WASHINGTON - House and Senate negotiators were on the verge Wednesday of settling some of their disagreements over bankruptcy reform, but larger political concerns continue to stall the legislation.
House Republicans led by Rep. George W. Gekas of Pennsylvania were expected to make a counteroffer to a 15-page compromise proposal a bipartisan group of senators made last month. Though details were sketchy, sources said the House plans to accept Senate provisions aimed at protecting credit card users from heavy debt and finance charges.
"That is a major hurdle we have overcome," a Senate aide said.
Under the Senate bill, credit card companies would have to warn customers about the cost of making just the minimum monthly payment and to give a standard illustrative example or mathematical table to help them estimate their indebtedness. Those making just the minimum monthly payment could call a toll-free number to find out how long it would take to pay off their balances.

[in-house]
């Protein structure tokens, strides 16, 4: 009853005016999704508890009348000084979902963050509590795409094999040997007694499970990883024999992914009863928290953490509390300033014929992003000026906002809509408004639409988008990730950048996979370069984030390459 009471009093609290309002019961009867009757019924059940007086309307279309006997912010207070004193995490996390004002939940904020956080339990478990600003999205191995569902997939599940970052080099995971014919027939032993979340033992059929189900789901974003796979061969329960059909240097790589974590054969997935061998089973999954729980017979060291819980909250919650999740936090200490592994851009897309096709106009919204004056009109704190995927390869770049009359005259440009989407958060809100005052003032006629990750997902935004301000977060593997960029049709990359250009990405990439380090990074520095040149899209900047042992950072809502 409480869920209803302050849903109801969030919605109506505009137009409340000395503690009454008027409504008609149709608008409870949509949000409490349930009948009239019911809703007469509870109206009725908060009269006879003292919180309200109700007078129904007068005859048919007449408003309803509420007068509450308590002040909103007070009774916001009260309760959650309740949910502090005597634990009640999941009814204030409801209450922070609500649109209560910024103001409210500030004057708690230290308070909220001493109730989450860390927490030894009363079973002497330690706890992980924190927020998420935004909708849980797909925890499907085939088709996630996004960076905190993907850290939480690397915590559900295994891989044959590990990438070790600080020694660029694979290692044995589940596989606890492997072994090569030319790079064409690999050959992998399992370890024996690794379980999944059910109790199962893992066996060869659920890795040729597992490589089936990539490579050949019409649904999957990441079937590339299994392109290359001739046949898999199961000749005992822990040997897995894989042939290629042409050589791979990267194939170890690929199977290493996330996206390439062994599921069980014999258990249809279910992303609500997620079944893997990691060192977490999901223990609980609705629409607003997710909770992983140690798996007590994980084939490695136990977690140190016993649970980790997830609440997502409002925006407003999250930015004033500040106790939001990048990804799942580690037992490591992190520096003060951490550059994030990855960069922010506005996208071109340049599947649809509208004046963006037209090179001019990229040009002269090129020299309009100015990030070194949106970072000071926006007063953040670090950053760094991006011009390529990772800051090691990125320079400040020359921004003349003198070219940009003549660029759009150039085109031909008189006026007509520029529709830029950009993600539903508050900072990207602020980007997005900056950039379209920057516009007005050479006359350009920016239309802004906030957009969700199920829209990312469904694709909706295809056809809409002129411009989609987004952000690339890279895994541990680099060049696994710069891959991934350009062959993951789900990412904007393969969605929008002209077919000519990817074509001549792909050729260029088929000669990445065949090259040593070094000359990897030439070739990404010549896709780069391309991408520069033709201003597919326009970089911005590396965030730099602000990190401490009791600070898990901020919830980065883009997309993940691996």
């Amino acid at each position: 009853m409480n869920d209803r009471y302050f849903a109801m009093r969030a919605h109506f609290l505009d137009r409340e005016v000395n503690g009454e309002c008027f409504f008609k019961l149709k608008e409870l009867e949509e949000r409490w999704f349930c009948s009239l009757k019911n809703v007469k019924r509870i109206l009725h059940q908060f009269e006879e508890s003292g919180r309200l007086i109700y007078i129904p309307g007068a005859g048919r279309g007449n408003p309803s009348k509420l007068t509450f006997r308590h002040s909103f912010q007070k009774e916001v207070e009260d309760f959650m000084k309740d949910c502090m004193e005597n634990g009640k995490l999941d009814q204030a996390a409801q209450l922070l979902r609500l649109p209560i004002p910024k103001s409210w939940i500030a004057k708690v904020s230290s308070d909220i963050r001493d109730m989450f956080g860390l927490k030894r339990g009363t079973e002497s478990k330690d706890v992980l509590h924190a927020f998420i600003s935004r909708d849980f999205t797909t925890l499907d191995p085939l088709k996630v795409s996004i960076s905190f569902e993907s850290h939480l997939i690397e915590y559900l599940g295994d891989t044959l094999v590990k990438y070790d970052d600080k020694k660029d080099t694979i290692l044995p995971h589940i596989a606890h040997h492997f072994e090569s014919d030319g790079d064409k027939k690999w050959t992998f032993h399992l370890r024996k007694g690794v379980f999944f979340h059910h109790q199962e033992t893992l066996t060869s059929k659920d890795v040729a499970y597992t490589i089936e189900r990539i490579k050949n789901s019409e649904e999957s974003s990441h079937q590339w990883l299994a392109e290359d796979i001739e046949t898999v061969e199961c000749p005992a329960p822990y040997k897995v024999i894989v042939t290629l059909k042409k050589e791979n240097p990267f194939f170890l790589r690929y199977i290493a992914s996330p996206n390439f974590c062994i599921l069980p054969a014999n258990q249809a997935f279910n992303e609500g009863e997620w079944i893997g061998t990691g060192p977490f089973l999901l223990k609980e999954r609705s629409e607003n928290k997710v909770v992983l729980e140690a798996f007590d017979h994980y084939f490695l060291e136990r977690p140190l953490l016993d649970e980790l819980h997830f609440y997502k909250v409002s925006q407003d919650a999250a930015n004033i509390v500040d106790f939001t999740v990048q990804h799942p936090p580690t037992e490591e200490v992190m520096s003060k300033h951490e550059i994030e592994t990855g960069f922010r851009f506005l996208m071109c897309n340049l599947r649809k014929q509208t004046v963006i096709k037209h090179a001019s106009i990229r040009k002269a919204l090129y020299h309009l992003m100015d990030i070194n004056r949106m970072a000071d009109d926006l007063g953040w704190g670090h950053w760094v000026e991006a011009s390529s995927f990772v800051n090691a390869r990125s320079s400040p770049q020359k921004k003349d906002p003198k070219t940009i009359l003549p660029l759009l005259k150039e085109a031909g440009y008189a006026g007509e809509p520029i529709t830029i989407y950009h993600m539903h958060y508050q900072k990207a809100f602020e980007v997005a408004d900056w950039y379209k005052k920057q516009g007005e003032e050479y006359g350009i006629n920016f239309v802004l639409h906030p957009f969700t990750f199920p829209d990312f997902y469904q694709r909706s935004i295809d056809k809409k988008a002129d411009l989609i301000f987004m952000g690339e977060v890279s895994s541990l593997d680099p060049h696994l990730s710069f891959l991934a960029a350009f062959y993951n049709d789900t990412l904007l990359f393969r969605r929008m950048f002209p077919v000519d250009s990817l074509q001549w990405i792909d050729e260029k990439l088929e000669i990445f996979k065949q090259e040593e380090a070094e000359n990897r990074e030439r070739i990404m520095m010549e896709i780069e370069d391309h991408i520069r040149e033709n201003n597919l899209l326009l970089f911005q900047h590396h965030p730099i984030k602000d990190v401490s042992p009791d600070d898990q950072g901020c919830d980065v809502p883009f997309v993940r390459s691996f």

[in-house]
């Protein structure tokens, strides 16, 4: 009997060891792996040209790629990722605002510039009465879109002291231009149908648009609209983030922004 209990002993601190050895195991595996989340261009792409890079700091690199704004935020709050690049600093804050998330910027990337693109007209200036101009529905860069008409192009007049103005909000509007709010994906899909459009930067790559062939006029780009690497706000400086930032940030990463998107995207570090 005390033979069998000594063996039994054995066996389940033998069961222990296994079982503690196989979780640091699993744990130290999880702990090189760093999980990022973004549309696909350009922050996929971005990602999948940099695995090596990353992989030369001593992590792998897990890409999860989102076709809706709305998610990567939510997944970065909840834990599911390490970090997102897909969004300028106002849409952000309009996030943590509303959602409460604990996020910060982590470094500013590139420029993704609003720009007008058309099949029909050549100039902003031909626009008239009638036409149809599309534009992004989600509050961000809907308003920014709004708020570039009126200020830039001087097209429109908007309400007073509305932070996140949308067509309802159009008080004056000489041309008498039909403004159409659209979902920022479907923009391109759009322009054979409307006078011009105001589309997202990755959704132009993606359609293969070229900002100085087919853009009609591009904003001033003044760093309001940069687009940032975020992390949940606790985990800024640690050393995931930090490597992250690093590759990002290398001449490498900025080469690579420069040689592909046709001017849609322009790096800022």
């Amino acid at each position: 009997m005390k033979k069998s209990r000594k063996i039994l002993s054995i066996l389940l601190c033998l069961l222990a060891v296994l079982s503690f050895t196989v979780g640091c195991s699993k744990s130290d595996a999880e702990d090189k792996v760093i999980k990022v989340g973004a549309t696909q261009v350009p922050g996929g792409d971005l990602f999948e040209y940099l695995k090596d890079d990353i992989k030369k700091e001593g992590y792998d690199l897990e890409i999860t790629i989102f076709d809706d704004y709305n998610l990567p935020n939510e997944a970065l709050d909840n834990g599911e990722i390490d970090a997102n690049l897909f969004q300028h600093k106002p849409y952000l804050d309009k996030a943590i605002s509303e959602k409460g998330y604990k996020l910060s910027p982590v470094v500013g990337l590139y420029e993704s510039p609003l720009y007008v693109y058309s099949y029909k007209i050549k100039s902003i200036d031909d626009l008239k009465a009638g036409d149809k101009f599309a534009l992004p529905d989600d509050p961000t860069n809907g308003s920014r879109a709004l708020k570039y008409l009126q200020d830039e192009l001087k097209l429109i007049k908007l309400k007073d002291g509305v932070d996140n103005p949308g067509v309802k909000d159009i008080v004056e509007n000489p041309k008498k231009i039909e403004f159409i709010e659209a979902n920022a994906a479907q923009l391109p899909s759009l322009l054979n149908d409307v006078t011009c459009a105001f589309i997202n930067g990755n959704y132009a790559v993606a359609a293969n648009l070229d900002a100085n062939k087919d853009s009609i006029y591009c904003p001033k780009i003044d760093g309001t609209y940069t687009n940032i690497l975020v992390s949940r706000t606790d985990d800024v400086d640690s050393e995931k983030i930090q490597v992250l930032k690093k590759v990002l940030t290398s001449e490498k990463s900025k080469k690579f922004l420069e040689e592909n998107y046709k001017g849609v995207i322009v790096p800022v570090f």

Some nettlesome parts of the complex legislation to overhaul the bankruptcy code remain unresolved, however. Also, the bill is bogged down in the Senate by unrelated minimum-wage and tax-break provisions. It is expected that if a deal is reached on the bankruptcy items, Republican leaders will try to separate these and attach them to a faster-moving bill - a strategy about which financial services lobbyists remain wary. Lobbyists expect the White House to weigh in as early as this week.